In Reboot: Refreshing Your Faith in a High-Tech World, author Peggy Kendall addresses the challenge of community in the 21st century, both on online and in the church. Online technology provides us with instant connection with friends around the world but that connection is not complete. It is mediated through technology and allows us to control exactly what we share about ourselves and also the opportunity to be selective in our response to friends.
This can be true in the church as well. Kendall is honest about her family’s preference for a megachurch that provides worship experiences that (partially through technology) leaves them personally refreshed and rejuvenated. At the same time, she realizes that this approach also leaves them less involved. As she writes, “I feel less restricted but less anchored, less encumbered but less connected, more personally moved but less engaged in the meaningful work of the community.”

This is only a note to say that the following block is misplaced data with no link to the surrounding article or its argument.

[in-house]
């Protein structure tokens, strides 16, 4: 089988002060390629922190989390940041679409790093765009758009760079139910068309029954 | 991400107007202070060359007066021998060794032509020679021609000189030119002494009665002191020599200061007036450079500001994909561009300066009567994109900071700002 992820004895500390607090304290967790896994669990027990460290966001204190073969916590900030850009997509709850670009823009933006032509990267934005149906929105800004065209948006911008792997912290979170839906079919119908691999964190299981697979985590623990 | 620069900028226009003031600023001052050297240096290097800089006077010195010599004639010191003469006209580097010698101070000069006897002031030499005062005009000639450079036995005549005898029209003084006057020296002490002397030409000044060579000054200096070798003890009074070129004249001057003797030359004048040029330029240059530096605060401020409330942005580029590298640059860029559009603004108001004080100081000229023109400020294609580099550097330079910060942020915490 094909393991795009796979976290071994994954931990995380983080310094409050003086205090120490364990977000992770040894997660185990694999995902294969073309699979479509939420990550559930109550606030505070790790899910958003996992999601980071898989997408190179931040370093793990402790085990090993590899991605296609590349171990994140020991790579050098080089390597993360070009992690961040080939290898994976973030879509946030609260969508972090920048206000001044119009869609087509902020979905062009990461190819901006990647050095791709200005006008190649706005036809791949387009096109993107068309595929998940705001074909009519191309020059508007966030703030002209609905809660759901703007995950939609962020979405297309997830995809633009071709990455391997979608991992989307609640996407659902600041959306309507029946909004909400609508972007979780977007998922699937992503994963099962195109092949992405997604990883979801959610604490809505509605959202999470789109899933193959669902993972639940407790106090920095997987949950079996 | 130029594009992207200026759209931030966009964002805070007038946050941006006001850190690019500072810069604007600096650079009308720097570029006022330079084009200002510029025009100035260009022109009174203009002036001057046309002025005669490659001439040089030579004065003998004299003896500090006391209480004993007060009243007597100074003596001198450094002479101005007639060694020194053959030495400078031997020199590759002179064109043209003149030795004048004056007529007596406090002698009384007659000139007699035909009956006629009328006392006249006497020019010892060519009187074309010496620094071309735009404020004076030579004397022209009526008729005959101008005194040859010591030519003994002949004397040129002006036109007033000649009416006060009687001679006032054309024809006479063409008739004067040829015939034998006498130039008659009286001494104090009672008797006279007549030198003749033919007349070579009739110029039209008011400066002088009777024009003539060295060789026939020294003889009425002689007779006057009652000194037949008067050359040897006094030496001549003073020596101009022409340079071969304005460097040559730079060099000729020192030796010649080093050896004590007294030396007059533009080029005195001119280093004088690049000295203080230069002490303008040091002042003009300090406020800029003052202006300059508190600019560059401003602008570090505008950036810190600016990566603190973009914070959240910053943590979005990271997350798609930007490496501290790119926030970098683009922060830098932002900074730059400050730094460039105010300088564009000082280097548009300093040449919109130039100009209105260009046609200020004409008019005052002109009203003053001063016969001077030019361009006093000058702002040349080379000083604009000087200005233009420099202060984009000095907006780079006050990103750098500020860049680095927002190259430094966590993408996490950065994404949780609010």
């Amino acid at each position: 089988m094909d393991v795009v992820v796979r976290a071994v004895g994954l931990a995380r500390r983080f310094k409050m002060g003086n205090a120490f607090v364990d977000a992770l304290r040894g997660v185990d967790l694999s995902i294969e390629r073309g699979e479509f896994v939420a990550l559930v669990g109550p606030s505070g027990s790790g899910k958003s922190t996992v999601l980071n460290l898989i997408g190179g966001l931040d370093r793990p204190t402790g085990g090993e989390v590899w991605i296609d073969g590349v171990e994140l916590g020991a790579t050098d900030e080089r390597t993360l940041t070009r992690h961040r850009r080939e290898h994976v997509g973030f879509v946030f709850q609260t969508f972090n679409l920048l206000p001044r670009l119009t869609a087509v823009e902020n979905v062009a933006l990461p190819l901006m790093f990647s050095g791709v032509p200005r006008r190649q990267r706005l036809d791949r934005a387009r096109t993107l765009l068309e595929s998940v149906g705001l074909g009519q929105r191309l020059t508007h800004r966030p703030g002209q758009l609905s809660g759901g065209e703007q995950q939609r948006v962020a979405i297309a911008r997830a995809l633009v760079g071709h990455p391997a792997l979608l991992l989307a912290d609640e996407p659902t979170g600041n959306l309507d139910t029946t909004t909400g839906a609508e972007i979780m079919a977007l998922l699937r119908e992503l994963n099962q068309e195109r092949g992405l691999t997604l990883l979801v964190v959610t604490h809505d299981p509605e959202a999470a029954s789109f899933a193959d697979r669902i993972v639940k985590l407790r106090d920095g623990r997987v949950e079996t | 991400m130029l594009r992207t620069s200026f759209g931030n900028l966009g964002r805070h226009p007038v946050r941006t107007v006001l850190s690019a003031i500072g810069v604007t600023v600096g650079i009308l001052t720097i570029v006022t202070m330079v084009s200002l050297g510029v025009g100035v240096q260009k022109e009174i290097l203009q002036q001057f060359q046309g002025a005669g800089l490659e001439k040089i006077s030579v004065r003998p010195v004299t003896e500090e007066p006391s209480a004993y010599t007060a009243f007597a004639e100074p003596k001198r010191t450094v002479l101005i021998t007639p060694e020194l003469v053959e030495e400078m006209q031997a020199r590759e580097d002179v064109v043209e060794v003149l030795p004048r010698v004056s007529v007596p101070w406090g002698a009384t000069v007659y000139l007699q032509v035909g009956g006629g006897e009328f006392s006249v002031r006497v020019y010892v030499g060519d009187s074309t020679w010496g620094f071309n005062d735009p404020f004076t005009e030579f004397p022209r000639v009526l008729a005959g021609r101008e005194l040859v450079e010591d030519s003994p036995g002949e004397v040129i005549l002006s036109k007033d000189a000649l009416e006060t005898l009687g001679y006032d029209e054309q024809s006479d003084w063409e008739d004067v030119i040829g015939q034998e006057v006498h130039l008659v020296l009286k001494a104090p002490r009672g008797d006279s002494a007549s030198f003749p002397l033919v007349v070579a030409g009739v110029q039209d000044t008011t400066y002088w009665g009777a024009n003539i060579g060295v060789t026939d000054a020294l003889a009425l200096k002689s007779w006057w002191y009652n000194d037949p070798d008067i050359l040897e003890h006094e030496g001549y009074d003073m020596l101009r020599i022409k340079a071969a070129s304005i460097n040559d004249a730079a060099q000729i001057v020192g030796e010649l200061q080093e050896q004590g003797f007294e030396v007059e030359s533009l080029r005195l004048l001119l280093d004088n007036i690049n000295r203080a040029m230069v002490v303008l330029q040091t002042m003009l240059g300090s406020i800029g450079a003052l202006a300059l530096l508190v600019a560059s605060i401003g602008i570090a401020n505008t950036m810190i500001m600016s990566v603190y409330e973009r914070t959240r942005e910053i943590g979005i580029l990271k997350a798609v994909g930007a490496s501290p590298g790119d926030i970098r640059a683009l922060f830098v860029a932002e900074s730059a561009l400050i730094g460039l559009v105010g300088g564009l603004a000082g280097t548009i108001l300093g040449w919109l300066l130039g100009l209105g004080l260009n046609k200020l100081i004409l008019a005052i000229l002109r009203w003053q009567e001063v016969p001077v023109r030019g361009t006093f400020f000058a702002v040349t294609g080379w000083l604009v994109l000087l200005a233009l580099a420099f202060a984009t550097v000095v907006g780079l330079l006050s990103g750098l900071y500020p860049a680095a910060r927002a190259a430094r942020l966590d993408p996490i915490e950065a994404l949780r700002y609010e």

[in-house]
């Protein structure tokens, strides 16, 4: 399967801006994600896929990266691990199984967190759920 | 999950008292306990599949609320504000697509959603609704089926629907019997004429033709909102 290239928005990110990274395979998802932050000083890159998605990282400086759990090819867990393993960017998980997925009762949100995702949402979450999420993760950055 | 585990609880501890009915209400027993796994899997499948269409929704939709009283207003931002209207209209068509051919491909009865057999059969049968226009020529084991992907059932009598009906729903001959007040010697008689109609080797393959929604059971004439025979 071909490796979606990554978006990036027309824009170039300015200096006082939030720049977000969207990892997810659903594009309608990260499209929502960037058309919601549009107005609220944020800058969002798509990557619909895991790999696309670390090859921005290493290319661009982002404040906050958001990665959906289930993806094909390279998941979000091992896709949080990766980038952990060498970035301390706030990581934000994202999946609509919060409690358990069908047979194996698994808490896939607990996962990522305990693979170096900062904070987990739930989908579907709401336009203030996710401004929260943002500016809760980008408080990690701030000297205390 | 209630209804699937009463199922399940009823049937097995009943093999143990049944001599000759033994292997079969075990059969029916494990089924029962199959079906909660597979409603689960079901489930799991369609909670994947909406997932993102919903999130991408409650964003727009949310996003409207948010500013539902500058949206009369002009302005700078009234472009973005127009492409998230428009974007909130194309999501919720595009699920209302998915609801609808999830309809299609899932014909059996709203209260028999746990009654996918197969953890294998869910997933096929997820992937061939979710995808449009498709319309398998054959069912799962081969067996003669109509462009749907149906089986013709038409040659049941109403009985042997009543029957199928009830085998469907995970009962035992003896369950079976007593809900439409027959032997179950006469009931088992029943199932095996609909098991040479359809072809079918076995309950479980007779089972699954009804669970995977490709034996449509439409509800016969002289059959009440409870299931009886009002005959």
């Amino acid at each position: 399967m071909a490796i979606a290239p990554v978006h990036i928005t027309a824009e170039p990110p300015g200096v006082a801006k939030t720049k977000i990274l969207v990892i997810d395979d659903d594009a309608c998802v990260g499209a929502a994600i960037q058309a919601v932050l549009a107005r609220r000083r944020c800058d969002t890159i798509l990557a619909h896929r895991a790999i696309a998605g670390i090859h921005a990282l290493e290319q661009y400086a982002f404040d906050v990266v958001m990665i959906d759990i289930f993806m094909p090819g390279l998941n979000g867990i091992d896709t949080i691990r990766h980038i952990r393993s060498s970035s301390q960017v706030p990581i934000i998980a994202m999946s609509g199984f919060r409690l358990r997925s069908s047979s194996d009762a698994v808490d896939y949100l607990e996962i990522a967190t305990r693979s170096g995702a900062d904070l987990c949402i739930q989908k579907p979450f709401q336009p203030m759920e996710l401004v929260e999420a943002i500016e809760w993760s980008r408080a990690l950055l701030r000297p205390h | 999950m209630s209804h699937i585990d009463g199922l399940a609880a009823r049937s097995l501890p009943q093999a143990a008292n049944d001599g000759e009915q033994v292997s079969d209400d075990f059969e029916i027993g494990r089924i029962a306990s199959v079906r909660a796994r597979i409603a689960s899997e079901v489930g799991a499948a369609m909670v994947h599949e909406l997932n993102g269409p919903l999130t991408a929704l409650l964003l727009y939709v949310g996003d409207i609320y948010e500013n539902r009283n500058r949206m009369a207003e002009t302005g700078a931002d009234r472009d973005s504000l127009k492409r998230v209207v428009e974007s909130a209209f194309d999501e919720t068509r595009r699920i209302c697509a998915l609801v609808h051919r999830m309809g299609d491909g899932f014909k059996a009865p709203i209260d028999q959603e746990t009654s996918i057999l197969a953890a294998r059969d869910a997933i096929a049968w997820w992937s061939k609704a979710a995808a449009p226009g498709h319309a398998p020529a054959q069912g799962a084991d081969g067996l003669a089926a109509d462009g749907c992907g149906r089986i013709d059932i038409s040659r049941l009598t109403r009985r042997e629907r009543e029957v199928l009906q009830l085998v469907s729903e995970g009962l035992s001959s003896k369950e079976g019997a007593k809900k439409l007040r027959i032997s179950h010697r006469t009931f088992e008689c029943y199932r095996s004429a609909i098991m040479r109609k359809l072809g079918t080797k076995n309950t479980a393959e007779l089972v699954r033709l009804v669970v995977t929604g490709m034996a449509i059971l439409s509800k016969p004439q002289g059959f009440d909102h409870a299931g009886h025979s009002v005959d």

The corrective they have adopted is to become involved in a small group sponsored by the church and some of the church’s ministries. She understands that “Big and high-tech church experiences can move us and speak to the hearts of lots of people, but it’s the small communities that remind us of the calling and commitment that are central to the Christian faith.”
Even in moderate size churches, the worship experience may draw people in, but the small group experience of a Sunday school class or Bible study group keeps them engaged. Where once Sunday school was considered the outreach arm of the church, it has now become the engagement (or, if you prefer, “assimilation”) arm of the church.
Why is this true? Because as much as we want to be involved in contemplation and worship of the Holy, we ultimately must come to see the face of God in our peers. God has created us for community—both with God and humankind. If either is lacking, we will not grow as believers.
Technology can be used to facilitate community, but it cannot meet all of our needs for true Christian community.